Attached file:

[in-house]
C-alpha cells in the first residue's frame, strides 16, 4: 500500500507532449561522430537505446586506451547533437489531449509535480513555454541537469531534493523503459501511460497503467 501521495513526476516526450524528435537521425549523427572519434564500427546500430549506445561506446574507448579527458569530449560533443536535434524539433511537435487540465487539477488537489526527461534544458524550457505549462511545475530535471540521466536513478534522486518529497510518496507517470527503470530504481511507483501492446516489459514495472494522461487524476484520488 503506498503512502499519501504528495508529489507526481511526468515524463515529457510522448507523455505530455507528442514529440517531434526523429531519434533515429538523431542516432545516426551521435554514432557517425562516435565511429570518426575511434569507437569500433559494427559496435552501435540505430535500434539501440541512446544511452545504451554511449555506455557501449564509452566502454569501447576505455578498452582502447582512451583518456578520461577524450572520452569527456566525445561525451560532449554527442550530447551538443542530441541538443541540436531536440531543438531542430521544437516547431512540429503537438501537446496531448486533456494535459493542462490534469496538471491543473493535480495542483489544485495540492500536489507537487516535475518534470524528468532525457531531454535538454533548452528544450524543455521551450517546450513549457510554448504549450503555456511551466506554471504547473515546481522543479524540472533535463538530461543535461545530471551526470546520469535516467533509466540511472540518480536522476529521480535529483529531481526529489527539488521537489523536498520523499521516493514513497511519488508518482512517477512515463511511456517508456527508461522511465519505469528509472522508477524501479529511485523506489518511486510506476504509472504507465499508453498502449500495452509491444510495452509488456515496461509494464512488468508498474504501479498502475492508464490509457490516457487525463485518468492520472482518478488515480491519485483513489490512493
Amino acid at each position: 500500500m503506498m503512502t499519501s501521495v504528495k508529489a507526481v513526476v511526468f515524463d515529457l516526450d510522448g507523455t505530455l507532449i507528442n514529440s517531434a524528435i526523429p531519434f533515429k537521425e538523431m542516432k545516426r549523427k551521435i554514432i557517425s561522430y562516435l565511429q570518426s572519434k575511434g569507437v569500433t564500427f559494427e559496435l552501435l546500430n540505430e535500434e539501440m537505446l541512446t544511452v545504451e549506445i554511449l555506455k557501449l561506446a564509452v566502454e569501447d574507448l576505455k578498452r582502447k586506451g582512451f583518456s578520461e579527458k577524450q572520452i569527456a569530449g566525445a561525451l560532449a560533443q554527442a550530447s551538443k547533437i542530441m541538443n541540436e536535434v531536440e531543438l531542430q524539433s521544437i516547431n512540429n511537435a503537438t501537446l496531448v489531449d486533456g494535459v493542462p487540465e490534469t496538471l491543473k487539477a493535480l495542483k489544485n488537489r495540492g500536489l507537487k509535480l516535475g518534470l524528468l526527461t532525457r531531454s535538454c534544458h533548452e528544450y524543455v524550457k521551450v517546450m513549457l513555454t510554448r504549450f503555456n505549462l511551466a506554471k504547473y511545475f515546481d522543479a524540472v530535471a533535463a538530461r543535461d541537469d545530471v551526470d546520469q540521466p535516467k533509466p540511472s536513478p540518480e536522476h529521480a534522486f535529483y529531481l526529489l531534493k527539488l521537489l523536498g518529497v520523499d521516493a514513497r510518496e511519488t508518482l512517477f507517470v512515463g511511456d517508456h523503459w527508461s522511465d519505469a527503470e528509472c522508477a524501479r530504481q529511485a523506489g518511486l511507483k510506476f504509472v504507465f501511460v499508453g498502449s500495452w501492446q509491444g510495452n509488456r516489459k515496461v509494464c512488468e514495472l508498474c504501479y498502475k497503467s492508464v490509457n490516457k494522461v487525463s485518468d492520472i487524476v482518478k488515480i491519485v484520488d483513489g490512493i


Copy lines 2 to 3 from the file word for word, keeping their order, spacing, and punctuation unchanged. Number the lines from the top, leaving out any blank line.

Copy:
C-alpha cells in the first residue's frame, strides 16, 4: 500500500507532449561522430537505446586506451547533437489531449509535480513555454541537469531534493523503459501511460497503467 501521495513526476516526450524528435537521425549523427572519434564500427546500430549506445561506446574507448579527458569530449560533443536535434524539433511537435487540465487539477488537489526527461534544458524550457505549462511545475530535471540521466536513478534522486518529497510518496507517470527503470530504481511507483501492446516489459514495472494522461487524476484520488 503506498503512502499519501504528495508529489507526481511526468515524463515529457510522448507523455505530455507528442514529440517531434526523429531519434533515429538523431542516432545516426551521435554514432557517425562516435565511429570518426575511434569507437569500433559494427559496435552501435540505430535500434539501440541512446544511452545504451554511449555506455557501449564509452566502454569501447576505455578498452582502447582512451583518456578520461577524450572520452569527456566525445561525451560532449554527442550530447551538443542530441541538443541540436531536440531543438531542430521544437516547431512540429503537438501537446496531448486533456494535459493542462490534469496538471491543473493535480495542483489544485495540492500536489507537487516535475518534470524528468532525457531531454535538454533548452528544450524543455521551450517546450513549457510554448504549450503555456511551466506554471504547473515546481522543479524540472533535463538530461543535461545530471551526470546520469535516467533509466540511472540518480536522476529521480535529483529531481526529489527539488521537489523536498520523499521516493514513497511519488508518482512517477512515463511511456517508456527508461522511465519505469528509472522508477524501479529511485523506489518511486510506476504509472504507465499508453498502449500495452509491444510495452509488456515496461509494464512488468508498474504501479498502475492508464490509457490516457487525463485518468492520472482518478488515480491519485483513489490512493
Amino acid at each position: 500500500m503506498m503512502t499519501s501521495v504528495k508529489a507526481v513526476v511526468f515524463d515529457l516526450d510522448g507523455t505530455l507532449i507528442n514529440s517531434a524528435i526523429p531519434f533515429k537521425e538523431m542516432k545516426r549523427k551521435i554514432i557517425s561522430y562516435l565511429q570518426s572519434k575511434g569507437v569500433t564500427f559494427e559496435l552501435l546500430n540505430e535500434e539501440m537505446l541512446t544511452v545504451e549506445i554511449l555506455k557501449l561506446a564509452v566502454e569501447d574507448l576505455k578498452r582502447k586506451g582512451f583518456s578520461e579527458k577524450q572520452i569527456a569530449g566525445a561525451l560532449a560533443q554527442a550530447s551538443k547533437i542530441m541538443n541540436e536535434v531536440e531543438l531542430q524539433s521544437i516547431n512540429n511537435a503537438t501537446l496531448v489531449d486533456g494535459v493542462p487540465e490534469t496538471l491543473k487539477a493535480l495542483k489544485n488537489r495540492g500536489l507537487k509535480l516535475g518534470l524528468l526527461t532525457r531531454s535538454c534544458h533548452e528544450y524543455v524550457k521551450v517546450m513549457l513555454t510554448r504549450f503555456n505549462l511551466a506554471k504547473y511545475f515546481d522543479a524540472v530535471a533535463a538530461r543535461d541537469d545530471v551526470d546520469q540521466p535516467k533509466p540511472s536513478p540518480e536522476h529521480a534522486f535529483y529531481l526529489l531534493k527539488l521537489l523536498g518529497v520523499d521516493a514513497r510518496e511519488t508518482l512517477f507517470v512515463g511511456d517508456h523503459w527508461s522511465d519505469a527503470e528509472c522508477a524501479r530504481q529511485a523506489g518511486l511507483k510506476f504509472v504507465f501511460v499508453g498502449s500495452w501492446q509491444g510495452n509488456r516489459k515496461v509494464c512488468e514495472l508498474c504501479y498502475k497503467s492508464v490509457n490516457k494522461v487525463s485518468d492520472i487524476v482518478k488515480i491519485v484520488d483513489g490512493i